When considering modified diets designed for use in adult dogs to treat young growing dogs, expected benefits must be evaluated in light of potential risks. Because it is not formulated to meet the nutrient requirements of growing dogs, we do not recommend feeding the canine calculolytic diet to immature dogs for more than a few weeks! If the calculolytic diet is used, we recommend serially monitoring body weight, serum albumin concentration and PCV for evidence of protein/calorie malnutrition. If substantial reductions in these parameters are observed, appropriate adjustments in dietary management should be made. If dietary therapy is associated with sufficient reduction in the size of urolith urocystoliths so that they could pass through a distended urethra, they may be removed by voiding urohydropropulsion.
Controlling UTI How would you prevent urolith recurrence in this pup?
With appropriate medical and/or surgical therapy to eliminate the uroliths, the short-term prognosis for this puppy is good. Eradication and/or control of UTI caused by urease-producing bacteria are the most important factors in preventing recurrence of struvite uroliths in this patient. This type of stone cannot recur in the absence of infection with urease-producing microbes.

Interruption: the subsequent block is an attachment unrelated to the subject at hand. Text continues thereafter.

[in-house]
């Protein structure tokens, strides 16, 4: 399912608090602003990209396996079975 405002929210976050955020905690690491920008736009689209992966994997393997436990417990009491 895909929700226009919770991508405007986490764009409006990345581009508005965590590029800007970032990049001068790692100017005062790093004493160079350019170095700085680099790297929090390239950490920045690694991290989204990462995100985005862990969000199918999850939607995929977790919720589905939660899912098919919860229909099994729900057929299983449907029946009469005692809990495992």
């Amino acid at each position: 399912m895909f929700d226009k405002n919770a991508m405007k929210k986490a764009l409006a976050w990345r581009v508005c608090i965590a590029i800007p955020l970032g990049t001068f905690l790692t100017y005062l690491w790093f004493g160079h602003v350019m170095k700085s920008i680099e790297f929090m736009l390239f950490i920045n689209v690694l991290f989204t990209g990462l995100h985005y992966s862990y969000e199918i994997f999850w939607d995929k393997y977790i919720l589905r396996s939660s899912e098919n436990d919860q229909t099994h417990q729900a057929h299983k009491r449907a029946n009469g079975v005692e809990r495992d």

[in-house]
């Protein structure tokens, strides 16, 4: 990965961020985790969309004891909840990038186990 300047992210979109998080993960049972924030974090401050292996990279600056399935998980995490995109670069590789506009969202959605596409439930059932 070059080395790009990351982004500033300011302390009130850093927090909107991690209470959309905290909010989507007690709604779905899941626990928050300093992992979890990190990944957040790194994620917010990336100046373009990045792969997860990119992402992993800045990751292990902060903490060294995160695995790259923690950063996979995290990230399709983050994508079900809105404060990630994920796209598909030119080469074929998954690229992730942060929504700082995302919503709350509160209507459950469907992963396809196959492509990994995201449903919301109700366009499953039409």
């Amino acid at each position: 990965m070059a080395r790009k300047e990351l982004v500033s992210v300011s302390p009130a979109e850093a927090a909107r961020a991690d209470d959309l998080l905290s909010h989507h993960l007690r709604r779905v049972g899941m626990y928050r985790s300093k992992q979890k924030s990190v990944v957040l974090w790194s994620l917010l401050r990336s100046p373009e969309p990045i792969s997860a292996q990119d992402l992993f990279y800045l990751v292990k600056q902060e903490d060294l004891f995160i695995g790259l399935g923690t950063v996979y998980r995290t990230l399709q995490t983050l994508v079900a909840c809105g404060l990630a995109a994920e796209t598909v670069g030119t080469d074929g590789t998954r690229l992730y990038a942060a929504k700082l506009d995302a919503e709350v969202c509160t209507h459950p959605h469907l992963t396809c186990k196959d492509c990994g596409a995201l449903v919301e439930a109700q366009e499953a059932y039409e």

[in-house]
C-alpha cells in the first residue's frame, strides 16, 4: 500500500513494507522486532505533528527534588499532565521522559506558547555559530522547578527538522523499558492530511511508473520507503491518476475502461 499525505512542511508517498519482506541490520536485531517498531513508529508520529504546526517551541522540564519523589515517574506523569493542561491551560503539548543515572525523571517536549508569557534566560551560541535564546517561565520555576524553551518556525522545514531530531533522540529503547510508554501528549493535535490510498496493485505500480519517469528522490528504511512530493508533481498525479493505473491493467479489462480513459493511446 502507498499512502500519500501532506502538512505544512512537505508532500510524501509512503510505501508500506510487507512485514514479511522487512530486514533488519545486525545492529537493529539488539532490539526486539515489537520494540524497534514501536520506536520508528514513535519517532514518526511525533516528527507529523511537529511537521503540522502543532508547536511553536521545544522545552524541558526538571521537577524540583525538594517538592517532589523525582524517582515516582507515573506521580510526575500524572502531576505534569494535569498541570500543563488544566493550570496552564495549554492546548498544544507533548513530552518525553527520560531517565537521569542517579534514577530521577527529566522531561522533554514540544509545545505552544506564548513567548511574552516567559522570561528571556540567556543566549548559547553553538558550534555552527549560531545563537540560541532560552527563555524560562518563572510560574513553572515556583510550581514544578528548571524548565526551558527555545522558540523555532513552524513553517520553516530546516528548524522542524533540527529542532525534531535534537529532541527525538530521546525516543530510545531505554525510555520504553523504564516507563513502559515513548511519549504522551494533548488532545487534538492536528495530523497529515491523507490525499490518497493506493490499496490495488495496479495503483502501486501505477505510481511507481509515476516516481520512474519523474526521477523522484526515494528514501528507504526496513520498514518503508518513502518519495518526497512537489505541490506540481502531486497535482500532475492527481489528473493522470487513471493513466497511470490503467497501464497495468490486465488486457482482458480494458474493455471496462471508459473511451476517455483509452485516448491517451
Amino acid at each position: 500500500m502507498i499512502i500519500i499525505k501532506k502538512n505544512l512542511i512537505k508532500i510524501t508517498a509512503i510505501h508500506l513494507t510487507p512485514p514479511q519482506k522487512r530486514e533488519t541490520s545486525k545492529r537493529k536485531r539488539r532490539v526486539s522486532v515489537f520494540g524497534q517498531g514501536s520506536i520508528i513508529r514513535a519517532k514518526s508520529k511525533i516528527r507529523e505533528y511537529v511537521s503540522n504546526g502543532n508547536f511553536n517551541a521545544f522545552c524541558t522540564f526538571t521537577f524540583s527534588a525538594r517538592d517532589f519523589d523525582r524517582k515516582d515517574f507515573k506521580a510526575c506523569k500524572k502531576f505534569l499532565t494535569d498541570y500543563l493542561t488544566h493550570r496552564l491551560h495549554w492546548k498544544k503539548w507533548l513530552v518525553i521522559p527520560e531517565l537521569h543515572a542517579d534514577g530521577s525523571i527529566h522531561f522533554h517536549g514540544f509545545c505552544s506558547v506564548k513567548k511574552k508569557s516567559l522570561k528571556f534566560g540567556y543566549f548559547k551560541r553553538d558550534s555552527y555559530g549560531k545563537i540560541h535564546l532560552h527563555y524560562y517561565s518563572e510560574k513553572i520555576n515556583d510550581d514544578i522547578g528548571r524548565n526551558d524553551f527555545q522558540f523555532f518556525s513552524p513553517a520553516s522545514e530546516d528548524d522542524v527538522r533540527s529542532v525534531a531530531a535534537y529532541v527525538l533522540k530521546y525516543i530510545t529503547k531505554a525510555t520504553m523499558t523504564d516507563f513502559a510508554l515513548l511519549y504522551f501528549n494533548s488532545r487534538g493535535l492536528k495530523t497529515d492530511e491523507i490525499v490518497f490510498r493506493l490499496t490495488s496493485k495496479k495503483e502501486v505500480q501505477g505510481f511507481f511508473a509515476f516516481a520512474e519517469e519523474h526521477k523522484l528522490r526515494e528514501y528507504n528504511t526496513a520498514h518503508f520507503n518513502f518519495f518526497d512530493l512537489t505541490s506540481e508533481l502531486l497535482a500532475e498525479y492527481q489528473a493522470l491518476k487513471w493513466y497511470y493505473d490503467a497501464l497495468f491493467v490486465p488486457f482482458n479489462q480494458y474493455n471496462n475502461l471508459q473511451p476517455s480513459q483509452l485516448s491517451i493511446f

By eliminating the infection, the puppy can be fed a balanced diet designed for growth. However, if the UTI persists or recurs following therapy, further evaluation of the puppy with the goal of identifying and correcting factors that predispose to infection should be recommended.
What about the association of the Shih Tzu breed and calcium oxalate uroliths? When considering prognoses, it is important to keep the significance of risk factors in perspective. When used in a qualitative (rather than a quantitative) way, the significance of risk factors should not be assigned an "all-or-none" or "always-or-never" interpretation.
In many situations, specific risk factors only contribute a limited role to the development of urolithiasis. Furthermore, identification of one event in a chain of etiological events is not the same as identifying the entire etiological chain. Other than stating that the Shih Tzu breed has been identified as a risk factor for calcium oxalate uroliths, it would not be reasonable to forecast that this puppy is likely to develop calcium oxalate uroliths. In this context, the observations that calcium oxalate uroliths tend to be associated with advancing age and gender (higher risk in males) are relevant.